Parliament Hill is seen behind the Eternal Flame in Ottawa.(QMI Agency files)
OTTAWA - The Conservative government has barely noticed the "59 Cents Campaign" to oppose changes to refugee claimants' taxpayer funded health-care coverage.
Students taking a political activism course at the Canadian School of Peacebuilding in Winnipeg launched the campaign in mid-June, encouraging people to send the prime minister a protest letter and 59 cents - the estimated cost per Canadian to cover prescription drugs, eye care, and dental care for asylum seekers that was cut off last month.
However, a source within the Conservative government tells QMI Agency the feds have seen only about 500 letters and little spare change.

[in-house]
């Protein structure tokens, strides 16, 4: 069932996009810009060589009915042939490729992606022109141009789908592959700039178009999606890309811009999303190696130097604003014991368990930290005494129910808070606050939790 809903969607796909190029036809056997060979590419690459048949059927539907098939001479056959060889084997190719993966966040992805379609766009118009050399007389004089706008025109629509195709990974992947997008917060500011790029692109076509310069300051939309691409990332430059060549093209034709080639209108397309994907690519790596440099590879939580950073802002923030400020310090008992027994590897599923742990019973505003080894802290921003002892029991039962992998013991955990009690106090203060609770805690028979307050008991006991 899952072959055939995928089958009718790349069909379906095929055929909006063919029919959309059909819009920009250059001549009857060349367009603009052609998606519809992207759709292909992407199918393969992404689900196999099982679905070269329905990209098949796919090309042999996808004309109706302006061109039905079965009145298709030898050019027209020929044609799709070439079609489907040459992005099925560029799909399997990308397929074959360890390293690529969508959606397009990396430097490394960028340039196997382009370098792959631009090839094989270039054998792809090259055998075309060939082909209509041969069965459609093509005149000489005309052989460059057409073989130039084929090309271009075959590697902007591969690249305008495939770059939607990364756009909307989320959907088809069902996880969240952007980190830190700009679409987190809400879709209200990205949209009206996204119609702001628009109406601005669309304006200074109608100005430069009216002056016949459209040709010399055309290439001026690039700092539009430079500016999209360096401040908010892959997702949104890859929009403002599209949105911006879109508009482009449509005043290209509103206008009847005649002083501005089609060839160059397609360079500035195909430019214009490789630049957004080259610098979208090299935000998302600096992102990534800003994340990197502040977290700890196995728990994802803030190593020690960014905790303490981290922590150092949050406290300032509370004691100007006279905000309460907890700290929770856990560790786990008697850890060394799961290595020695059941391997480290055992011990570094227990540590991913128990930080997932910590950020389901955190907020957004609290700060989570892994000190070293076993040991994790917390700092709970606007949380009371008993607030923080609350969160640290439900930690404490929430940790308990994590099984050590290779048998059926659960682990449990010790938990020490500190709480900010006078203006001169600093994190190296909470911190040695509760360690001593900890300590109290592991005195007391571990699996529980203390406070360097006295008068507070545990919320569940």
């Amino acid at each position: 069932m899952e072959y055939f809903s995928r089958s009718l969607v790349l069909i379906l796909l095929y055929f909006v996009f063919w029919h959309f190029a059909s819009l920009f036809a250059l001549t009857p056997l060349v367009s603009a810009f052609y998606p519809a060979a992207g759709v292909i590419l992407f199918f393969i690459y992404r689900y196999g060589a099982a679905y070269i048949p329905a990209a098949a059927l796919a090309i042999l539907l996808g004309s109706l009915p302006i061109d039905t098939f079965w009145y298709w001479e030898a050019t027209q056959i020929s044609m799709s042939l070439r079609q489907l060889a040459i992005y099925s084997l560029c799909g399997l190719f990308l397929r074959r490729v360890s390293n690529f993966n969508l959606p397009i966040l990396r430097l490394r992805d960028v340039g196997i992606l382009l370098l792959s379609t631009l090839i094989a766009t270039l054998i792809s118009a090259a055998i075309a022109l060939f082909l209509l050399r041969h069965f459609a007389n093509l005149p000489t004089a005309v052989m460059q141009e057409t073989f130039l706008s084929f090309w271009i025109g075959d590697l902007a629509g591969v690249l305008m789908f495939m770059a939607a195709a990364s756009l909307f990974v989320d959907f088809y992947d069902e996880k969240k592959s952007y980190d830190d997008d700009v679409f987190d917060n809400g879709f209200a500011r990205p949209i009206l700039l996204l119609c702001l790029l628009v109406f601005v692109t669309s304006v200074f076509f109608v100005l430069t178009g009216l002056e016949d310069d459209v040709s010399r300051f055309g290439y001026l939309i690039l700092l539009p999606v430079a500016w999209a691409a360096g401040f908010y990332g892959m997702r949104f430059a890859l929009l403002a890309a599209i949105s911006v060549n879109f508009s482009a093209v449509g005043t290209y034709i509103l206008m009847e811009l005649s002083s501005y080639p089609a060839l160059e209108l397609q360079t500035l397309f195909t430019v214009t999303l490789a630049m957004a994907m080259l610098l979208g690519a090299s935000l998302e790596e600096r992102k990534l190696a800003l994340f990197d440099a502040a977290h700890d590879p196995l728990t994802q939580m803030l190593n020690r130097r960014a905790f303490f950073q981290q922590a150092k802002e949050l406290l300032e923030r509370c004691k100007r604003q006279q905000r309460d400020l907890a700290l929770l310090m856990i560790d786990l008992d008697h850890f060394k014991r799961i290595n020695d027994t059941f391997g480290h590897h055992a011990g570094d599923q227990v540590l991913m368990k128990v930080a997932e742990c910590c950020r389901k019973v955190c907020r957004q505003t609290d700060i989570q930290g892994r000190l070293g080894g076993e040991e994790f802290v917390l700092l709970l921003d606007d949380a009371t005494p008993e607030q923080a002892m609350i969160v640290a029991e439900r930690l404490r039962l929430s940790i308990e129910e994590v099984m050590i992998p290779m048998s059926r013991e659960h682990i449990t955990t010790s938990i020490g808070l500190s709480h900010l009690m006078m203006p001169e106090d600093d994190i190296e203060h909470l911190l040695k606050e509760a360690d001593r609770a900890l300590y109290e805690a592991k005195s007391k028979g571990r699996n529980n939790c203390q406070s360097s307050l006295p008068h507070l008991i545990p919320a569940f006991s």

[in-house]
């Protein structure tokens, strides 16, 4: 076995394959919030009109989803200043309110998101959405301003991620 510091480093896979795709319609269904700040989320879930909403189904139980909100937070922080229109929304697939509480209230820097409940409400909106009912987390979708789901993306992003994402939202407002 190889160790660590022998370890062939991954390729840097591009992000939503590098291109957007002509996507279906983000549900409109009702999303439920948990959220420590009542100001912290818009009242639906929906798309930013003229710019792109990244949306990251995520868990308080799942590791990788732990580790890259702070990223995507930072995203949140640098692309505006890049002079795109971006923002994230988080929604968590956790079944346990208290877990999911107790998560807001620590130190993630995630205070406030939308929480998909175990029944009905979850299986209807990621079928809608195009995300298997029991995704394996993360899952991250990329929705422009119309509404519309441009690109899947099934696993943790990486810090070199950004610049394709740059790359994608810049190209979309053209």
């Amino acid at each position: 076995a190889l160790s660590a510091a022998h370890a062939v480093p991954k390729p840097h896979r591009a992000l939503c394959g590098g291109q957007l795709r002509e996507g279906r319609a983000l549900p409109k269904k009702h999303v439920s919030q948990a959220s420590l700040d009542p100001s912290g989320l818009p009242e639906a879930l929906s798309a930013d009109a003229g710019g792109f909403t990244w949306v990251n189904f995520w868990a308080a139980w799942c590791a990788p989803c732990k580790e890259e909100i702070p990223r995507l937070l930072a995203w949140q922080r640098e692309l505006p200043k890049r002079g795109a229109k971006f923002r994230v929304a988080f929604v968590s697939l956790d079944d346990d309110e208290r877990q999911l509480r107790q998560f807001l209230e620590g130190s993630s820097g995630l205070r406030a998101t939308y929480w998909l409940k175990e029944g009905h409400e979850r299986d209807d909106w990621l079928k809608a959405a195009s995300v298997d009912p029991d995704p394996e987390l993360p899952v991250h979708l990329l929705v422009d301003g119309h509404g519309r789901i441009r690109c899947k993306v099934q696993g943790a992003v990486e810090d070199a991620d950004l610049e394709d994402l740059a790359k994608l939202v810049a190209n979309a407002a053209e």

"The government has received a total of about $350 from this campaign," said the source. "This money will be put to pay down the debt, the burden of which is carried by all Canadians."
That comes despite NDP MP Paul Dewar's endorsement of the "great" 59 Cents Campaign via Twitter, while his colleague Jinny Sims pointed her followers to an online video promoting it.
Liberal Senator Mobina Jaffer even wrote a blog supporting the campaign, while her party affirmed Tuesday it would continue to oppose the changes.
Refugee claimants not sponsored by the feds get only basic health coverage now, moving to full provincial coverage if their claim is accepted.